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© Institut Pasteur
Cells infected for 24 hrs with C. Trachomatis. The cell nuclei are labelled in blue, the bacteria appear yellow, within the inclusion lumen. A bacterial protein secreted out the inclusion into the host cytoplasm id labelled in red.
Publication : Biophysical journal

High-resolution AFM of membrane proteins directly incorporated at high density in planar lipid bilayer

Scientific Fields
Diseases
Organisms
Applications
Technique

Published in Biophysical journal - 11 Aug 2006

Milhiet PE, Gubellini F, Berquand A, Dosset P, Rigaud JL, Le Grimellec C, Lévy D

Link to Pubmed [PMID] – 16905620

Biophys. J. 2006 Nov;91(9):3268-75

The heterologous expression and purification of membrane proteins represent major limitations for their functional and structural analysis. Here we describe a new method of incorporation of transmembrane proteins in planar lipid bilayer starting from 1 pmol of solubilized proteins. The principle relies on the direct incorporation of solubilized proteins into a preformed planar lipid bilayer destabilized by dodecyl-beta-maltoside or dodecyl-beta-thiomaltoside, two detergents widely used in membrane biochemistry. Successful incorporations are reported at 20 degrees C and at 4 degrees C with three bacterial photosynthetic multi-subunit membrane proteins. Height measurements by atomic force microscopy (AFM) of the extramembraneous domains protruding from the bilayer demonstrate that proteins are unidirectionally incorporated within the lipid bilayer through their more hydrophobic domains. Proteins are incorporated at high density into the bilayer and on incubation diffuse and segregate into protein close-packing areas. The high protein density allows high-resolution AFM topographs to be recorded and protein subunits organization delineated. This approach provides an alternative experimental platform to the classical methods of two-dimensional crystallization of membrane proteins for the structural analysis by AFM. Furthermore, the versatility and simplicity of the method are important intrinsic properties for the conception of biosensors and nanobiomaterials involving membrane proteins.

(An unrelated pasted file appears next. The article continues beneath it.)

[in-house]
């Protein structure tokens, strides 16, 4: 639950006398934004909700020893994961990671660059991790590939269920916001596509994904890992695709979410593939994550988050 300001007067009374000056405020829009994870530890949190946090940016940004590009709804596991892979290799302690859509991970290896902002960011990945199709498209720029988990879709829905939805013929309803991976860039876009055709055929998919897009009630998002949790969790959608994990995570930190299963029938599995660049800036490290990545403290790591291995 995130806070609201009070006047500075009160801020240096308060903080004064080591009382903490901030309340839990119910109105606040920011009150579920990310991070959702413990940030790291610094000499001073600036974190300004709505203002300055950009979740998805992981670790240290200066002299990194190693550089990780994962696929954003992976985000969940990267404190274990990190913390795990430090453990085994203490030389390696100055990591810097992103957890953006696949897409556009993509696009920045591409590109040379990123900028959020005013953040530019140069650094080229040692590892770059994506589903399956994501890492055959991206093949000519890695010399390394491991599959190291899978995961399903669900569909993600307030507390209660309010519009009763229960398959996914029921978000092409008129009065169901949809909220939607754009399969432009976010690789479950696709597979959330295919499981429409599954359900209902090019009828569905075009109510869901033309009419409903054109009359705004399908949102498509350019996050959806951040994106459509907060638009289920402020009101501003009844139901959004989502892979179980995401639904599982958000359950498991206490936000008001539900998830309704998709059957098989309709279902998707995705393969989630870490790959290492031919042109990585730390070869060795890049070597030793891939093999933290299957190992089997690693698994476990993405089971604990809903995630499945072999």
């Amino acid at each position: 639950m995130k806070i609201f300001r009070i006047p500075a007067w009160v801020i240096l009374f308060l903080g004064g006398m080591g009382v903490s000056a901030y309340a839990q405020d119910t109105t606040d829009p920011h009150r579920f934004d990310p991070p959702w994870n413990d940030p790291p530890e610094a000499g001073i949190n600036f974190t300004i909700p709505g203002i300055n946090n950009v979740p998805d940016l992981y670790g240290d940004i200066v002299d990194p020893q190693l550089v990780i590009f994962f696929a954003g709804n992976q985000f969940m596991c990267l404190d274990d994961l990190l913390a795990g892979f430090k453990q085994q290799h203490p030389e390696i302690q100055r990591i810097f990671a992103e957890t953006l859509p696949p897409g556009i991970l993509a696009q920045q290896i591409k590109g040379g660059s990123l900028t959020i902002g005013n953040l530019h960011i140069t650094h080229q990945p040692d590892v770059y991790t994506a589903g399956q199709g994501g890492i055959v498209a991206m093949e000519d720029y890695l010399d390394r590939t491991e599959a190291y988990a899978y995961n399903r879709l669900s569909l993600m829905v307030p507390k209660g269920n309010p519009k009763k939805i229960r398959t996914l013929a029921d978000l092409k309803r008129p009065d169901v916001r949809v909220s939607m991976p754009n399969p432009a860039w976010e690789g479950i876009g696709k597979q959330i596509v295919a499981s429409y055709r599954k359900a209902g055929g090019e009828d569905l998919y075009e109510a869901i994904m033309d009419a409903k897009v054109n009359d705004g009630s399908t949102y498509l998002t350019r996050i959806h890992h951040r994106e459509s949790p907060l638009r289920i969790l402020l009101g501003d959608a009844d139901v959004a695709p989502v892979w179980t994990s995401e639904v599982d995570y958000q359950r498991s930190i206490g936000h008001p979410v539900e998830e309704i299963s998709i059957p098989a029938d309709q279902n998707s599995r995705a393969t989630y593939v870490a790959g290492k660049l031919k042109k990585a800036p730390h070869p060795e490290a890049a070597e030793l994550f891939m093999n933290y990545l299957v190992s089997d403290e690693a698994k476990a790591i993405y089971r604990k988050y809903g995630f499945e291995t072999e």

https://www.ncbi.nlm.nih.gov/pubmed/16905620